The results of a study of the deaths of physicians, based on the records from the files of the American Medical Association and the annual editorial in The Journal on this subject, have just been made available by Emerson and Hughes.1 They attempted to determine, as far as possible, the relative death rates of white male physicians and those of other occupied males from the same causes in comparable age groups. The construction of the necessary statistical tables required an immense amount of work involving the classification by age groups of thousands of physicians, the distribution by states of physicians over 45 years of age, and the classification by important causes of death of the total occupied male population in the registration area from the occupation statistics of the census bureau for 1920. Having thus made possible a comparison, they found that with minor exceptions the specific death rates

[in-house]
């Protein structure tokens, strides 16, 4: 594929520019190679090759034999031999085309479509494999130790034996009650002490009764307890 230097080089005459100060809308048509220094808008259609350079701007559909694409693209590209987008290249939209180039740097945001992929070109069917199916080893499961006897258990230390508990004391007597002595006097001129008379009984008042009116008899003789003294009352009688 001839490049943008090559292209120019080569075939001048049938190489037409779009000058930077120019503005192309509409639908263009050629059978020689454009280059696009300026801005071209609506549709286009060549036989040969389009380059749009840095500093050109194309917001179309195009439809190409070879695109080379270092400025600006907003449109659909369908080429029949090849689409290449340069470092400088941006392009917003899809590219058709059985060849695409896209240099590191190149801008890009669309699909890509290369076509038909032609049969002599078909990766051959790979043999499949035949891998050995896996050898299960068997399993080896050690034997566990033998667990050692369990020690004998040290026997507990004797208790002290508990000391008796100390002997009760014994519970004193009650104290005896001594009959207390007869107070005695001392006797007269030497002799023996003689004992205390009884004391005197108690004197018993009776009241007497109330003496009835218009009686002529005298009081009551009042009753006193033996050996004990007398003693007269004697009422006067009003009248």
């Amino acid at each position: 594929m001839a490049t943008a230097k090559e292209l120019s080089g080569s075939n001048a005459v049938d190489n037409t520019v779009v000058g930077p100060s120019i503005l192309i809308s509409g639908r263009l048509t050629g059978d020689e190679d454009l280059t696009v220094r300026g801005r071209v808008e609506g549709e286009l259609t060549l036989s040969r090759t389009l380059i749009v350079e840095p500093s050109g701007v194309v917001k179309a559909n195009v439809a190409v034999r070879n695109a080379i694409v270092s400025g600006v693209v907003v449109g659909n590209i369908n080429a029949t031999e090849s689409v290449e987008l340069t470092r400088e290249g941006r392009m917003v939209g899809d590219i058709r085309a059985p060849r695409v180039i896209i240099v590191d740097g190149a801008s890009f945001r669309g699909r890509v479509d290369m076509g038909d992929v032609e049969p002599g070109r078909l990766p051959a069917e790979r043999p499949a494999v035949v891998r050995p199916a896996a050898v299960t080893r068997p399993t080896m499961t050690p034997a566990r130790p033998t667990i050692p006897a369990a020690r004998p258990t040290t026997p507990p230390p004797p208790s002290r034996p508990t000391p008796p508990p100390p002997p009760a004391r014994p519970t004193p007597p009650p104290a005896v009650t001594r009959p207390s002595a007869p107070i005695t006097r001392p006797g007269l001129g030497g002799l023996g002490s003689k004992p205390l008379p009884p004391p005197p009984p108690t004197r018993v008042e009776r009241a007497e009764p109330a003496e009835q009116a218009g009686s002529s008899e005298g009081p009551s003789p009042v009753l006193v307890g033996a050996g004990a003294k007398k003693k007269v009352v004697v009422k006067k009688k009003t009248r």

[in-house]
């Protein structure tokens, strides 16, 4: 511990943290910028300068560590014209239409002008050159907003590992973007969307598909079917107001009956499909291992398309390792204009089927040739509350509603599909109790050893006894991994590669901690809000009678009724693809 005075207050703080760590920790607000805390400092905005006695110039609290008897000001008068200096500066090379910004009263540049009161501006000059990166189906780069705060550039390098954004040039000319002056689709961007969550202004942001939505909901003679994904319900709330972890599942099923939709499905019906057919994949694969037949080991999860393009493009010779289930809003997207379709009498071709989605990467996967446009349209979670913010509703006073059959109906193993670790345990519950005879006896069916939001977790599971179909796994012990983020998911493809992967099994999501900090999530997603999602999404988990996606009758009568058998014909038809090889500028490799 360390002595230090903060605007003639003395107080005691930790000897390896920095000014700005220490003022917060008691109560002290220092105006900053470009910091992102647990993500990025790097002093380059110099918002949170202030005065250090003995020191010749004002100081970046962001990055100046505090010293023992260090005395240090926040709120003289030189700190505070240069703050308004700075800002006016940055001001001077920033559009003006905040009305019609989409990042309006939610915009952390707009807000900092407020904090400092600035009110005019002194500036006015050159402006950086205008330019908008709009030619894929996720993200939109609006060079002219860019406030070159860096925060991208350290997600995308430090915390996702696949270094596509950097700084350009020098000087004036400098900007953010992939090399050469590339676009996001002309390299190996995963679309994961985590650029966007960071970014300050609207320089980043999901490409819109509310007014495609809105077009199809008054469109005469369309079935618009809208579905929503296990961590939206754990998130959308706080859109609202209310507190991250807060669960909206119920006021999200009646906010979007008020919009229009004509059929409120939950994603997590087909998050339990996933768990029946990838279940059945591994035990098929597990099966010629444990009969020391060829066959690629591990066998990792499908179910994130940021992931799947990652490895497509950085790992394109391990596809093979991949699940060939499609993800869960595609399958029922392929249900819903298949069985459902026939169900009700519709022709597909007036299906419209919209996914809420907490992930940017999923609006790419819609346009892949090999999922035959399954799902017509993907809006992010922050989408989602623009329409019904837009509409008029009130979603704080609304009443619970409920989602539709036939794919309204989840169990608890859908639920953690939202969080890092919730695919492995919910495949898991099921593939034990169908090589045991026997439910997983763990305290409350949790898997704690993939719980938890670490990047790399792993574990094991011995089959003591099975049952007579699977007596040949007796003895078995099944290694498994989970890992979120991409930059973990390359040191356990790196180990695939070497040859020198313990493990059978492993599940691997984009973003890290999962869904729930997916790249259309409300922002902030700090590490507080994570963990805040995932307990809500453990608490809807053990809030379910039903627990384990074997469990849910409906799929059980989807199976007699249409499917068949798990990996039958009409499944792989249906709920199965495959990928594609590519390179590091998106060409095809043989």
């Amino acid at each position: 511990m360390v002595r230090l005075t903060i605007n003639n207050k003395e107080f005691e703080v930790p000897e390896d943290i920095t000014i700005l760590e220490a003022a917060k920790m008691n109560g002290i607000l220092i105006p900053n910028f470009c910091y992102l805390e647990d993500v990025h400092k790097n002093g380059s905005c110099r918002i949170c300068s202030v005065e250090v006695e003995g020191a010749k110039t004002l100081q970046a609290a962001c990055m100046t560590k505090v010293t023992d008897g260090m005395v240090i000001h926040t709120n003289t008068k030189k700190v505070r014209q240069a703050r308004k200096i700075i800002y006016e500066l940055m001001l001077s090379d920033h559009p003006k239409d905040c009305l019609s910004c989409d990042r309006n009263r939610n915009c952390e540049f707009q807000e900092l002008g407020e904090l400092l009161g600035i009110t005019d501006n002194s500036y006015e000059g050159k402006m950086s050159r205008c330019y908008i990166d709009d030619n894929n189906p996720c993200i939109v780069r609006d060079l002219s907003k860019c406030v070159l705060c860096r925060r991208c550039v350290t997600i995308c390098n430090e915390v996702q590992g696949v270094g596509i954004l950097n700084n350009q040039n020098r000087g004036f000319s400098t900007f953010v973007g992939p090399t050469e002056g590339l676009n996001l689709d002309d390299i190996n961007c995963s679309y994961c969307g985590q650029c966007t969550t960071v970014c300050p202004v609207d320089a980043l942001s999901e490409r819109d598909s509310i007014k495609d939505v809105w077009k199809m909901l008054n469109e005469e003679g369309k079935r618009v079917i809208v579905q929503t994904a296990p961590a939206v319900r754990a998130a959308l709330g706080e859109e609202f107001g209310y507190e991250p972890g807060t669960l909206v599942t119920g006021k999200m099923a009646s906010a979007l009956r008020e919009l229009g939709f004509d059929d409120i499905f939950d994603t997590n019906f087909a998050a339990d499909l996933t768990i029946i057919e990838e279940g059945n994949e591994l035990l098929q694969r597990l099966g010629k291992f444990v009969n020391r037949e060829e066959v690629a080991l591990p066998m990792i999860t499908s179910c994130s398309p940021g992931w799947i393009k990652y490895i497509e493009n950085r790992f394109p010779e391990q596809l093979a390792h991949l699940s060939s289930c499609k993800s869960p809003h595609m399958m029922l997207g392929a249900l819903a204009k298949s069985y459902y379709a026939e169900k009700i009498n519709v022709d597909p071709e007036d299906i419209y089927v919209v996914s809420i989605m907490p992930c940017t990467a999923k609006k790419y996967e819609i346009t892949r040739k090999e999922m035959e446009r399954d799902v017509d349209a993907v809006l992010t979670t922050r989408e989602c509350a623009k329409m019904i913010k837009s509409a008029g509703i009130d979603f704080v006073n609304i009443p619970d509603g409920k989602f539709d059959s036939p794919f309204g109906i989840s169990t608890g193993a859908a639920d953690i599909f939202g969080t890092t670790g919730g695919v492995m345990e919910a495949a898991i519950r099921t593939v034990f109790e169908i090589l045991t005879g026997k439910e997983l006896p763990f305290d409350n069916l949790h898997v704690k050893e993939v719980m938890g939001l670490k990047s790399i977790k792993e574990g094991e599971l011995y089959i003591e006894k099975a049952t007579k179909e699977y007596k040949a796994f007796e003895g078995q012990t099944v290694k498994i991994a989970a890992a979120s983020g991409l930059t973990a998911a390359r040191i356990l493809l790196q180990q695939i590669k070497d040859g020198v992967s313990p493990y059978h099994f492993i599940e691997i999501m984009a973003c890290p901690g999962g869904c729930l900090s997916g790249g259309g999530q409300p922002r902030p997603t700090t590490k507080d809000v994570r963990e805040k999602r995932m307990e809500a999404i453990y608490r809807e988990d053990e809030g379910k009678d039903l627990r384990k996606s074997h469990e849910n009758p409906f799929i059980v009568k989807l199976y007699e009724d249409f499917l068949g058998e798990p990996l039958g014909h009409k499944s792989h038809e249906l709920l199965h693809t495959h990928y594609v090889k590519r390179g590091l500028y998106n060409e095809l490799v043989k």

DEATHS OF PHYSICIANS. JAMA. 1926;87(23):1919–1920. doi:10.1001/jama.1926.02680230043016
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